Therapy is such a process.
There have been times when I have wondered: Is it time to be done?
The reality? I still have a long way to go.
I had been doing a lot better. I had been having much longer spaces between therapy sessions…from weekly, to twice a month, to once every three weeks, to, almost, once a month.
But then, another setback.
Today, I sat on my therapist’s couch again. A mere three days after my last appointment. Figuratively battered and bruised from the week I had had, but also slowly ready to mend.
It was a normal appointment. No EMDR. Just talk.
But…there was progress.
My therapist and I have a pretty comfortable rapport nowadays. I’ve seen her pretty regularly for the last year and a half. She is amazing and so invaluable to me.
Today, I realized…she knows me better than I know myself…at least, parts of myself.
As we talked about (and, let’s be real, I cried about) the things I had been recently struggling with, I truly felt too exhausted to hold back. I was just pretty honest about everything.
And, you know what? I feel like my therapist very succinctly re-stated one of my core problems.
…I’ve written plenty of times about believing, deep down in my core, that I am unlovable.
Cognitively, I fight this belief…and I fight it hard. But emotionally…I never quite convince myself wholeheartedly.
I crave connection with other people. I like to imagine being cared for and about. I struggle, at times with personal boundaries. Someone shows some interest in my life? Okay! Here is my life story!!
The problem is…not everyone needs my life story. Not everyone is deserving of it. Slowly, as time goes on, I am learning how to rely on the people that I trust, and learning to protect myself in safe ways from people who I don’t.
Trust is a difficult subject for me. And here, I think, lies my real problem.
I don’t trust myself not to screw up a relationship.
I don’t trust that a relationship can stay happy and safe.
Historically, the floor always drops out.
When I start to trust a person, and the relationship I have with them (and I’m talking friendships, for the most part), I often feel super happy and super mentally healthy. I am connecting and connection is what I have so longed for my ENTIRE LIFE.
I am, I like to think, a pretty normal person. I can be funny. I am smart-ish. I am a super loyal friend. I will always help you.
But, when the insecurity rises, for whatever reason, I begin to get super hypersensitive.
And that is when it starts.
I start to imagine losing that connection. Suddenly, my mind thinks only in all or nothing terms. The friendship can stay as it is, or it can’t exist. There is no happy medium.
Logically, that dichotomy makes no real sense. But my mind has trouble seeing that.
So, in ways I never even intend, I seek reassurance. I need to know where the relationship stands.
Is it going to end? Because so many of them do. And if it does, I need to know NOW. I need to know so I can protect my heart from further damage.
More often than not, the reassurance is that all is well. And, in the moment, I take that at face value. I feel relief.
But then. Then I go home. And I think.
I begin to project my fears onto the other person. I imagine that the person is sitting somewhere, thinking about how much work I am. Thinking that I was a nice person until my crazy came out and showed its face.
After all, who likes someone who constantly needs reassurance?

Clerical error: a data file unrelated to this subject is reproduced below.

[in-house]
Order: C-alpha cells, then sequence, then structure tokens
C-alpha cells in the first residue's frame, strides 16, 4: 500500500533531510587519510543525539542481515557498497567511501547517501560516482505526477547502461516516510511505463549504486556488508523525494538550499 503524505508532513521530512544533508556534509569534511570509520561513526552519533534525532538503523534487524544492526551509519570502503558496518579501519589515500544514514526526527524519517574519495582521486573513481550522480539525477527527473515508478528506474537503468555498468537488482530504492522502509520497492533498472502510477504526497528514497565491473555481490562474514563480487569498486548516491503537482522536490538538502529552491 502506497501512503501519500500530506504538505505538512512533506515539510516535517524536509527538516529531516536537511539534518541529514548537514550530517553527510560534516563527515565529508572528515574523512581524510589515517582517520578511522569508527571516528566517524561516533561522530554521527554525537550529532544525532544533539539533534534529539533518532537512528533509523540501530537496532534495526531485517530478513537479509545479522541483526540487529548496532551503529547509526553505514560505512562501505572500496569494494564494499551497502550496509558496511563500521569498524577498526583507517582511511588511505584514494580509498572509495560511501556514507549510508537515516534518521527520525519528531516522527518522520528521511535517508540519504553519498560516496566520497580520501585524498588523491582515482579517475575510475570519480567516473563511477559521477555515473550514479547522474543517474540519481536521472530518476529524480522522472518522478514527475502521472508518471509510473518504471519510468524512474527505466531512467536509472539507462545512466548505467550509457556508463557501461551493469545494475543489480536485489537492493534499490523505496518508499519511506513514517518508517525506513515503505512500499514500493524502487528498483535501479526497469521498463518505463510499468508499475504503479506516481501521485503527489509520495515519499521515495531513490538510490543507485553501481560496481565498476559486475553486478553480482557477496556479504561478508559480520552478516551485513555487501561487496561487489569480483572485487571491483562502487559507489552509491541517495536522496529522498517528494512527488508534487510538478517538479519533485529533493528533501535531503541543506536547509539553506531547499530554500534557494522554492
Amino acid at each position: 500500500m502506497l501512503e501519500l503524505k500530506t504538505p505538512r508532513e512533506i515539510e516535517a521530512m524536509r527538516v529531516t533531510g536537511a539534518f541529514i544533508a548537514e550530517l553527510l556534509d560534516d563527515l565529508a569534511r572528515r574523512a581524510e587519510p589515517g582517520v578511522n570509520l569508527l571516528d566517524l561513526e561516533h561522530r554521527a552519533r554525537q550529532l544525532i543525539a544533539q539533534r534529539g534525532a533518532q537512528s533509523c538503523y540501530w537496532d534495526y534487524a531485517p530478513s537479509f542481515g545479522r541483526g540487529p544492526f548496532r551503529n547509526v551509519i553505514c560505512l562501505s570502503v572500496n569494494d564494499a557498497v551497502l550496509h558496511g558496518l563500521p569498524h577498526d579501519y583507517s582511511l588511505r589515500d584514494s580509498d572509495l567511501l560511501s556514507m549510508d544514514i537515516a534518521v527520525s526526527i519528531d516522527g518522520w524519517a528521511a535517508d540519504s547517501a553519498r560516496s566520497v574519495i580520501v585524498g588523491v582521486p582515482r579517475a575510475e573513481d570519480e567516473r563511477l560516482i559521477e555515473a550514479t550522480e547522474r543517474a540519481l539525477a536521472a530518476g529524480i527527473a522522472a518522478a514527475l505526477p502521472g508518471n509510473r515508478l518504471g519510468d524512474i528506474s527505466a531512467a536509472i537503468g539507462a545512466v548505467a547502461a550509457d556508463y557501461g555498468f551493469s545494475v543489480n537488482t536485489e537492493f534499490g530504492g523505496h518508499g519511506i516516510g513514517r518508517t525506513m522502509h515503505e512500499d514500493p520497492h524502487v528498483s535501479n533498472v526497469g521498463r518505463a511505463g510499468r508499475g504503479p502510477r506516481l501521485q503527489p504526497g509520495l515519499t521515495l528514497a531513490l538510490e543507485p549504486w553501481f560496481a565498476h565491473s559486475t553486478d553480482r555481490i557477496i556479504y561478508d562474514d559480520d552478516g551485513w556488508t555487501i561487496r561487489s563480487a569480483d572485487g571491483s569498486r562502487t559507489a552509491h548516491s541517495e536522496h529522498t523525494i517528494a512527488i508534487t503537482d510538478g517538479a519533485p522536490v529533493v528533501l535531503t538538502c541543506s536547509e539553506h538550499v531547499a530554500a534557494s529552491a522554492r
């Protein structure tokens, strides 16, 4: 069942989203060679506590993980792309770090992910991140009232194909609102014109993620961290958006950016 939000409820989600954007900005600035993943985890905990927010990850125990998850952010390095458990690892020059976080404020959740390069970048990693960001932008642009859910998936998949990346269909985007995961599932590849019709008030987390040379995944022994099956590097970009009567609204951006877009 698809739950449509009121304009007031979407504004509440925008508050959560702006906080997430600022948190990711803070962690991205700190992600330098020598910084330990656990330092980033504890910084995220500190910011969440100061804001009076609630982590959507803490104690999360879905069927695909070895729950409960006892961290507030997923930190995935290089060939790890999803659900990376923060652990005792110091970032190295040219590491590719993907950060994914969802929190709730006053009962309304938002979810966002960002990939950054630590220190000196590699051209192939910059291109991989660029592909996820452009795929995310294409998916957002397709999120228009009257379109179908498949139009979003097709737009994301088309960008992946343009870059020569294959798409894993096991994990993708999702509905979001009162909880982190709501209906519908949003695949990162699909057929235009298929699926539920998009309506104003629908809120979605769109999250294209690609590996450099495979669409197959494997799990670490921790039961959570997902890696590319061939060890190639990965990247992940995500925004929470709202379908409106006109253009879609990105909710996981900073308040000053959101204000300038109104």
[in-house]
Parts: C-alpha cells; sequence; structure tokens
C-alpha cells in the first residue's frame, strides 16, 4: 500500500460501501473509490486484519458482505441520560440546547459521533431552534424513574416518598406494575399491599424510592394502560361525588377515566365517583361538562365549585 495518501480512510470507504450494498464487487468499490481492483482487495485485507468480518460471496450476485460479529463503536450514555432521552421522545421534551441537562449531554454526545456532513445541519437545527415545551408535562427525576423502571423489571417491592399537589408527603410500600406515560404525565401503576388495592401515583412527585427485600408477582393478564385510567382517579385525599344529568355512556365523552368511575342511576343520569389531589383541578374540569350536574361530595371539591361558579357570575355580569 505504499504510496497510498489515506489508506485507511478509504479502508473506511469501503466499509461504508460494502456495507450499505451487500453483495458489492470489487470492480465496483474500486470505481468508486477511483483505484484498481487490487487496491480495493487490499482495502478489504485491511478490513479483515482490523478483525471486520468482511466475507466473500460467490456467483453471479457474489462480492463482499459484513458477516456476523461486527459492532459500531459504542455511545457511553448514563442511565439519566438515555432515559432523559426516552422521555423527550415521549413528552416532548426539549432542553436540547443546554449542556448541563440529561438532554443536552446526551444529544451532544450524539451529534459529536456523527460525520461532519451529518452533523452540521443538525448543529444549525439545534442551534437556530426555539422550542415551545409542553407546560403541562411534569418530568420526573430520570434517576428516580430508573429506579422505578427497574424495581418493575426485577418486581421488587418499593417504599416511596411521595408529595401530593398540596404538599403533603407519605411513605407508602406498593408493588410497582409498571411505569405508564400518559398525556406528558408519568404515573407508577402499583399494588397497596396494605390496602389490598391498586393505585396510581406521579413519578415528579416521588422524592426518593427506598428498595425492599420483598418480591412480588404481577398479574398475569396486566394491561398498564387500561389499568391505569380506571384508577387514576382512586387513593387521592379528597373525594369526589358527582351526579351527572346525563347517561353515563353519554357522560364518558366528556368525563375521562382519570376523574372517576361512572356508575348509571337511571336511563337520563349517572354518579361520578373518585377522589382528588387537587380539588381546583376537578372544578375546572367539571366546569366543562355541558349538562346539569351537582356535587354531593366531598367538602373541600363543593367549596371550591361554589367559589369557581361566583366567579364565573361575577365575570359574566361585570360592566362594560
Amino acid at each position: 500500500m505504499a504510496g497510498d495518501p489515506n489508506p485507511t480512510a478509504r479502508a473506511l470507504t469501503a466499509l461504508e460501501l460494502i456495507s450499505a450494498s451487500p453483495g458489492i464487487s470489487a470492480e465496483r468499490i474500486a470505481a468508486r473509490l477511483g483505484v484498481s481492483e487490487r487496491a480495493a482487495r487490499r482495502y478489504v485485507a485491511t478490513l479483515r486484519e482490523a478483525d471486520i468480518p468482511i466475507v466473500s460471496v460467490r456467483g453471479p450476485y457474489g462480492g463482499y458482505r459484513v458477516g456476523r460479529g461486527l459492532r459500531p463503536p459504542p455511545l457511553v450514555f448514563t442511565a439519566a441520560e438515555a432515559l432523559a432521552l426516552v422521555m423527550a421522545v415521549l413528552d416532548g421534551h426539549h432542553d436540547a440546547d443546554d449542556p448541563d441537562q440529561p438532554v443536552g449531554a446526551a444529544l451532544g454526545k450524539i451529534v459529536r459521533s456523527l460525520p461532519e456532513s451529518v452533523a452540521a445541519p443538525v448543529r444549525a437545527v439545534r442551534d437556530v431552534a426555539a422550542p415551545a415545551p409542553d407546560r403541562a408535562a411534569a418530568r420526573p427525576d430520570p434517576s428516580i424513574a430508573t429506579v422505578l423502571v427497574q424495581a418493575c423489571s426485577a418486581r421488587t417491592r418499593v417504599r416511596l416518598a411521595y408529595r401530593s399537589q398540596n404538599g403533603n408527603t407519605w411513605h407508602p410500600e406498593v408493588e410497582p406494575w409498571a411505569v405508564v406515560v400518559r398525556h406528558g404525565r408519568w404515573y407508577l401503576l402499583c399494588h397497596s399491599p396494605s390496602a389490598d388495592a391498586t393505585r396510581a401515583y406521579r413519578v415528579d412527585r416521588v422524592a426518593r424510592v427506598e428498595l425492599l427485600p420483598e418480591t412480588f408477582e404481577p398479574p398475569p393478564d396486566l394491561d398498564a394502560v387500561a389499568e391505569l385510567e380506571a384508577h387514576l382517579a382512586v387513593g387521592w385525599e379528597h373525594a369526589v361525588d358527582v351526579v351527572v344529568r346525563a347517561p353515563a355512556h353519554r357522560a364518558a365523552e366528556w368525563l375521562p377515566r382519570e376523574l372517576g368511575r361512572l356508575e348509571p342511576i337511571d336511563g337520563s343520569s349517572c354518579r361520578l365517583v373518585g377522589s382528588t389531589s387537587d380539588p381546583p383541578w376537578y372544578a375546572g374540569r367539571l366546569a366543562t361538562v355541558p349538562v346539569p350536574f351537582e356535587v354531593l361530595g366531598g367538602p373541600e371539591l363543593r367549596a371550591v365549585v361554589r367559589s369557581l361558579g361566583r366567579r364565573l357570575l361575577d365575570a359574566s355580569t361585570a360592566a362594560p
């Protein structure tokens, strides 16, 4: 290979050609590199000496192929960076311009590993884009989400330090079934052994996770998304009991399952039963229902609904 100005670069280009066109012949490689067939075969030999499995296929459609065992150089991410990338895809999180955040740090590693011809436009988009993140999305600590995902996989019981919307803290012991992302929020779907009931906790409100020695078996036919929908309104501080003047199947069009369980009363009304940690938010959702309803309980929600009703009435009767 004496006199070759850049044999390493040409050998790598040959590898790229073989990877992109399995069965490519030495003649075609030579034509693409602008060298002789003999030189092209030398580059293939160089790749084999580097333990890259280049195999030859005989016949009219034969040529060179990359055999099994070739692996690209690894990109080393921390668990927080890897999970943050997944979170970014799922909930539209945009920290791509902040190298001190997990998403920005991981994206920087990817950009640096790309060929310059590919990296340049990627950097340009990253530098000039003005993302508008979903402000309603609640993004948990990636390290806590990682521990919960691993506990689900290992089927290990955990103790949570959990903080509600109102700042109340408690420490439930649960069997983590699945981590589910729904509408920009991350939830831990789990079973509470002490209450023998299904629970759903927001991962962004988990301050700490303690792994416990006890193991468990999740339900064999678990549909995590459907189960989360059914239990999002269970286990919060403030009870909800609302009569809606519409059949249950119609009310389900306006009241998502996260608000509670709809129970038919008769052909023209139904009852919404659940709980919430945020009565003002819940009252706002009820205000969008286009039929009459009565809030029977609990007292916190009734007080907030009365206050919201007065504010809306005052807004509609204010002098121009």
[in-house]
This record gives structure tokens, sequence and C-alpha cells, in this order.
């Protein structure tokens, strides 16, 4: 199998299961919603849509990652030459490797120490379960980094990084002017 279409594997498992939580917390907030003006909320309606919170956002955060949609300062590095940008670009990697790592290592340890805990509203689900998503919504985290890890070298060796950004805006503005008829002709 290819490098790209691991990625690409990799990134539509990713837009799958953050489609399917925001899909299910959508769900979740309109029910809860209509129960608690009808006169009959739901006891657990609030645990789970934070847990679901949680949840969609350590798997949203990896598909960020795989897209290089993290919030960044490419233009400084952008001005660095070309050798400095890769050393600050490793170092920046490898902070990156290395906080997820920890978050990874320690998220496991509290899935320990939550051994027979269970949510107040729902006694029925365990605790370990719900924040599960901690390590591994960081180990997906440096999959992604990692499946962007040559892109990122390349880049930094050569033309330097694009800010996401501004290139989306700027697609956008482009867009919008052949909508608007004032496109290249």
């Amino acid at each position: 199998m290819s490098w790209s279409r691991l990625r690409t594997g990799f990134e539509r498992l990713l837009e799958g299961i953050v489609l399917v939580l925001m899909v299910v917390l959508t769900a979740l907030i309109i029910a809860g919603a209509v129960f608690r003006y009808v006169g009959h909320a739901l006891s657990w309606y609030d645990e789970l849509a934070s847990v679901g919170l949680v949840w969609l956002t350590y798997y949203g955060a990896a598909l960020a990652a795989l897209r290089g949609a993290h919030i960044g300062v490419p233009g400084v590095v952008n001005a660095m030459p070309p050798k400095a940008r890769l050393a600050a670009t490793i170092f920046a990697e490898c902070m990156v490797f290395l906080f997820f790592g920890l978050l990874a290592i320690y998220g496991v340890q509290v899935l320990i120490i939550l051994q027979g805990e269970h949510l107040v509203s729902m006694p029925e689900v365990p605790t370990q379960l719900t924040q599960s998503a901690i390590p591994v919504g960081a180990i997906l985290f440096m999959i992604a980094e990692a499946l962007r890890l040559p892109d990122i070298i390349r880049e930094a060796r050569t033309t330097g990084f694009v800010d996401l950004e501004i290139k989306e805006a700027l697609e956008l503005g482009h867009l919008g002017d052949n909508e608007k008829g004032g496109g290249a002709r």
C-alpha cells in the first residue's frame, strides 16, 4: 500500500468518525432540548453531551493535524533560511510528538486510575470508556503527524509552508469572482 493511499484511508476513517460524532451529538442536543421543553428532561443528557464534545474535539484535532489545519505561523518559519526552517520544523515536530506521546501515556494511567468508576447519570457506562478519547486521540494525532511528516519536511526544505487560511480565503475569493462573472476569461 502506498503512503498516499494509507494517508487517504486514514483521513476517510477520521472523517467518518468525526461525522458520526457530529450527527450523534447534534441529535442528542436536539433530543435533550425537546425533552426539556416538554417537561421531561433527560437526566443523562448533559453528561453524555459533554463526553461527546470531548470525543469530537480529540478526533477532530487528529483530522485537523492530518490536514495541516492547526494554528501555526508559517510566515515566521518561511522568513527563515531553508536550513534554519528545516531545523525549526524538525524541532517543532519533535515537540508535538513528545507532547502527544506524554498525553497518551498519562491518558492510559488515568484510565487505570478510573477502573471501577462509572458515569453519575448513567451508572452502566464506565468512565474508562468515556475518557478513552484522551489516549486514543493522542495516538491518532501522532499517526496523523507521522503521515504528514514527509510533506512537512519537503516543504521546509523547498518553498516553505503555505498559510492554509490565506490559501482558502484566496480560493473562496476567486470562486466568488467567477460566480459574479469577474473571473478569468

Not a lot of people.
My fear takes a hold of me. With a pair of vice grips on my heart, I reach out again…this time clinging even more tightly, requiring even more reassurance.
Wanting to beg…please don’t leave me!
This fear…this pattern? I am pretty sure it has driven a lot of people away from me.
People can only handle so much insecurity.
I won’t even go into the shame I feel at admitting this pattern in writing. That might need to be another post. For now, just now…I hate that I am needy. I hate NEEDING other people and being desperate for connection.
The funny thing is…I never even realized this pattern existed until this spring, when I started to do it with my therapist. After admitting that I wished we could be friends, and feeling mortified by this confession, since I knew it crossed boundaries, I needed lots of reassurance.
I was sure I would be asked to not come back to therapy, despite many statements to the contrary.
My fear took over. I clung. I pushed, just to see how much I could push.
She was the first person who showed me that she wouldn’t leave.
(Yes, tears are rolling down my face as I say that.)
That stability? It changed something in me.
It has made me seek relationships that are safer. It has made me value the few strong relationships I have…and helped me guard myself better for those that aren’t so strong or safe.
It is only looking back, now, that I see this pattern. (After the T pointed it out, of course.)
I am still doing it.
I never quite believe that I am good enough as I am. I never quite believe that a strong, safe relationship will stay that way.
And why? Because it has the determining factor: ME.
I want that to change. I want to be able to trust—REALLY TRUST–safe and healthy relationships. I want to believe that people can love me just as I am, even when I feel down or insecure.
I don’t want to feel like a charity case that people get tired of.
I don’t want to always feel like it is all too good to be true. Too good to last.
I want to just accept it. Believe it. Feel secure in it.
And, more than anything, I want to learn to change the pattern. To change my thinking. I want to feel security in myself, the majority of the time…not just when other people make me feel more secure.
I want my own value. Not a value set by others.
And, I want to be loved…just as I am. Just for me.
Just because I am enough.